Finder to the Node: Unlimited mobile plans arrive to challenge the NBN
Are "unlimited" mobile data plans with limits going to fall foul of the ACCC's definition of unlimited or will they rise to challenge the NBN?
Telstra and Vodafone release "unlimited" mobile data plans
While Optus's unlimited mobile data offering significantly throttled video/audio streaming and tethering down to 1.5Mbps speeds, Telstra and Vodafone have taken a slightly different approach.
Despite the "unlimited data" label, there is still a data cap in play.
In Telstra's case, you get 40GB of data for $69 a month at full 4G speeds regardless of your use case. Once that data is exhausted, you get unlimited data, but you will be limited to speeds of just 1.5Mbps for the remainder of the month.
With Vodafone, you can elect to go as high as 120GB for $100 a month at full 4G speeds before the speed shaping to 1.5Mbps kicks in.
Both Telstra and Vodafone allow tethering on their unlimited data plans. However, you can only initiate a hotspot from a smartphone with Telstra, whereas Vodafone allows its unlimited plan SIMs to be used inside tablets and other dedicated hotspot devices. If you want to know more about how the three plans differ, check out our comparison of the unlimited mobile data deals from Telstra, Optus and Vodafone here.
Imposing a data cap on a plan that is advertised as having "unlimited data" could be seen as misleading. My question is – how are these plans any different to the home broadband plans that shape speeds once the data cap is exhausted?
Broadband plans with data caps aren't advertised as unlimited even though you can technically use as much data as you want at throttled speeds. Instead, broadband plans are advertised based on the data you're able to use at full speeds and not at shaped speeds. Of course, this only came about after the ACCC took a number of internet providers to task for playing fast and loose with the term "unlimited".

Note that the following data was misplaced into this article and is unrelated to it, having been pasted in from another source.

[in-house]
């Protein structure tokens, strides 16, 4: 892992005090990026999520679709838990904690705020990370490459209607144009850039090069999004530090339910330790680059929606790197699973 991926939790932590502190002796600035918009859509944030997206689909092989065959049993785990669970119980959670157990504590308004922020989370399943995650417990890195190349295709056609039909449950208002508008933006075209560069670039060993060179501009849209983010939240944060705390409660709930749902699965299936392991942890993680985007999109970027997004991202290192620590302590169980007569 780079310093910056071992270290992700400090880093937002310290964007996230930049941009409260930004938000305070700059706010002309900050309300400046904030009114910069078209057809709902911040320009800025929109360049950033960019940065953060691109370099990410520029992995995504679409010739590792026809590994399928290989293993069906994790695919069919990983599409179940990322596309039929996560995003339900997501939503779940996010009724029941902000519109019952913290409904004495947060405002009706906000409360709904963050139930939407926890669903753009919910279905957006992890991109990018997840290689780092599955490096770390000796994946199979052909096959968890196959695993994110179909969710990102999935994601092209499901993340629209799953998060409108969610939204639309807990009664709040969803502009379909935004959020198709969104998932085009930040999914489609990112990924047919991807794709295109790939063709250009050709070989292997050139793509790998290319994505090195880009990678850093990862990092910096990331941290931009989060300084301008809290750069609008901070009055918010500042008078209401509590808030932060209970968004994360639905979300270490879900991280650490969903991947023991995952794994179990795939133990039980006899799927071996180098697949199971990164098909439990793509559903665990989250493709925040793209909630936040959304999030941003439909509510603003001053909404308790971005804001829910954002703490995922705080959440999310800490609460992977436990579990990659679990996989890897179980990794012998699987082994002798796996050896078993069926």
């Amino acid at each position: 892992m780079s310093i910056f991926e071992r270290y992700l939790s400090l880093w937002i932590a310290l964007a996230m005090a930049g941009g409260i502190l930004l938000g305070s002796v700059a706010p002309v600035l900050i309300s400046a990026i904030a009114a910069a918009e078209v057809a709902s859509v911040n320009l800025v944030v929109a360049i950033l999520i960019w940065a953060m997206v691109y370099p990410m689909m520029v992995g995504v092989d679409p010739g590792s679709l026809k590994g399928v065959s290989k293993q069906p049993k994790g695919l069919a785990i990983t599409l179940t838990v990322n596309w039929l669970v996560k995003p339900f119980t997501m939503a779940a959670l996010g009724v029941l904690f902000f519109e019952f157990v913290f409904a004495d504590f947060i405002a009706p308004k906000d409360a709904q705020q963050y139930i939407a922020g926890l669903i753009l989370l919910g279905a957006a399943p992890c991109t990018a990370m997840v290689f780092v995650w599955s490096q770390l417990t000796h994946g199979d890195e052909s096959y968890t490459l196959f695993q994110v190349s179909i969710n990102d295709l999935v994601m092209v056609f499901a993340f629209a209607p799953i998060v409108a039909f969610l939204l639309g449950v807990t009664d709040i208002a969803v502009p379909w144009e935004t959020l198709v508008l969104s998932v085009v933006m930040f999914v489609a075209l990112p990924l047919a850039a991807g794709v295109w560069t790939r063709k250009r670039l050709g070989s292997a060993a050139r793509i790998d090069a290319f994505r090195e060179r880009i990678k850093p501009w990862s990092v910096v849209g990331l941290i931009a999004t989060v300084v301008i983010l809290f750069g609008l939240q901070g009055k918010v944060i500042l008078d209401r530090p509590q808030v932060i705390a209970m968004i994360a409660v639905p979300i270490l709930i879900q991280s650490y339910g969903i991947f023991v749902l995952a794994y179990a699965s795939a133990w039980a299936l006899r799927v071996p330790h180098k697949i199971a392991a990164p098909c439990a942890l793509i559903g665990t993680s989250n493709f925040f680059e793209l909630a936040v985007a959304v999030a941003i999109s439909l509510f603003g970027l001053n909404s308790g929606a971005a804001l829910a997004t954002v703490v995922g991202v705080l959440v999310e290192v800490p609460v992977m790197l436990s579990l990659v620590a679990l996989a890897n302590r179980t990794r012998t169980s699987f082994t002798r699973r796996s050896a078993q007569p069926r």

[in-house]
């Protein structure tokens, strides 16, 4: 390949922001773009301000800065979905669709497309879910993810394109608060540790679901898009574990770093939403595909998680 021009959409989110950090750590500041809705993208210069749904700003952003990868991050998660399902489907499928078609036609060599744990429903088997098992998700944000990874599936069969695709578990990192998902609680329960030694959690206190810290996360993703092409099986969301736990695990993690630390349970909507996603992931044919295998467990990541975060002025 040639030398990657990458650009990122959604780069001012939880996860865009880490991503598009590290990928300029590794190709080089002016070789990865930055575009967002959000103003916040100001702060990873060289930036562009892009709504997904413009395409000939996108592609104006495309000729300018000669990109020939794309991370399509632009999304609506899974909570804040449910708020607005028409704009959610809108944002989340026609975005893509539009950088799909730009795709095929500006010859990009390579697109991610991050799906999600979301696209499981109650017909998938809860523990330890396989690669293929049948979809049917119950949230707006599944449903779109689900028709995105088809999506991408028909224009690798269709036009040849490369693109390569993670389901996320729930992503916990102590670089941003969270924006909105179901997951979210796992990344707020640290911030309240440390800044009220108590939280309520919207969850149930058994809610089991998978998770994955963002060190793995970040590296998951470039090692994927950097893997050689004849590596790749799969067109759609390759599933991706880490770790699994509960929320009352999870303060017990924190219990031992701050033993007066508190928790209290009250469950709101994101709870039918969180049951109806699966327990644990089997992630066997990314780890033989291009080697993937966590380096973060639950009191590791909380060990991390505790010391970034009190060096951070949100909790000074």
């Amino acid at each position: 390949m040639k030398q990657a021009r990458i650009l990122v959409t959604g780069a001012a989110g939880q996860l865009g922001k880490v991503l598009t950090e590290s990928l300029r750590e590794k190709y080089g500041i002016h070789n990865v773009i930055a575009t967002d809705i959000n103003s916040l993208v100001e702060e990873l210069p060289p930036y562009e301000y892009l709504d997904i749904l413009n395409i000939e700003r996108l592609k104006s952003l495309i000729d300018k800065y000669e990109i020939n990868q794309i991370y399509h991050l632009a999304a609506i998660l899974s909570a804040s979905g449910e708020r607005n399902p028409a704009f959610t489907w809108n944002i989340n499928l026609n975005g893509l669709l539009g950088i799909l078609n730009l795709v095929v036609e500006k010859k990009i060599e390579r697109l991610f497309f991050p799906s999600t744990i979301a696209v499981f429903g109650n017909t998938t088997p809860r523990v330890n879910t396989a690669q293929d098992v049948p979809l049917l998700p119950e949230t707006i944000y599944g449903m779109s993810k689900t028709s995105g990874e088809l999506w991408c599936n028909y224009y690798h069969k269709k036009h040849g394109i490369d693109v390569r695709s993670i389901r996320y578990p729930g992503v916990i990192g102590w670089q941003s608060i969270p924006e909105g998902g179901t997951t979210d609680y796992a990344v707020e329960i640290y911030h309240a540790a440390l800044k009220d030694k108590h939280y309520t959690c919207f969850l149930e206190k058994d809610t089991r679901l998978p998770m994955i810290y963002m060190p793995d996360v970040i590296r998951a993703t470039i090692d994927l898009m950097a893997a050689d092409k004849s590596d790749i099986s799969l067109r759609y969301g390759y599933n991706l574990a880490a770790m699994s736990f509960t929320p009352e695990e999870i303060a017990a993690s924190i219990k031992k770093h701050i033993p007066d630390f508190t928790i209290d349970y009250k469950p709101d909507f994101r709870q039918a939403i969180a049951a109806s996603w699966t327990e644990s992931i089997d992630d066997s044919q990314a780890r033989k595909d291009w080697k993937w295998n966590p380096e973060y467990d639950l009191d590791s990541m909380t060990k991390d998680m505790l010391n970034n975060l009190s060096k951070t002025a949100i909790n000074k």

In those instances, customers saw their "unlimited" broadband service significantly shaped once they had used up their data cap. Internet providers such as Optus lost the case even though the speed-shaping condition was disclosed in advertisements. "Unlimited" mobile data plans, in my opinion, should be held to the same standard.
However, it's unlikely that the ACCC will step in unless enough people complain to the telecommunications ombudsman (TIO), so it will be interesting to see how the public responds in the coming months.
Dodo and iPrimus reveal NBN speeds
According to their websites, Vocus-owned Dodo and iPrimus claim to deliver 11Mbps speeds on their NBN12 plans and 43Mbps on their NBN50 plans between the hours of 7pm and 11pm. Dodo and iPrimus currently do not offer NBN100 plans.
Meanwhile, at the nbn25 tier, Dodo claims that its users typically see 24Mbps – making it the best in that category.
TPG (11.2Mbps) and Internode (45.9Mbps) still hold the speed crown at the NBN12 and NBN50 tiers respectively. It's worth remembering that these numbers are just average indicators and not a guarantee of the speeds you'll receive.
With Vocus now in the mix, it means that the big four who together control 87.5% of the market have all fallen in line with the ACCC's guidelines and publish average speeds on their NBN plans. Recent big-name entrants such as Kogan and Vodafone have yet to publish their speeds.
Finder to the Node is a weekly round-up of all the latest news surrounding Australia's complex National Broadband Network from award-winning technology journalist Krishan Sharma.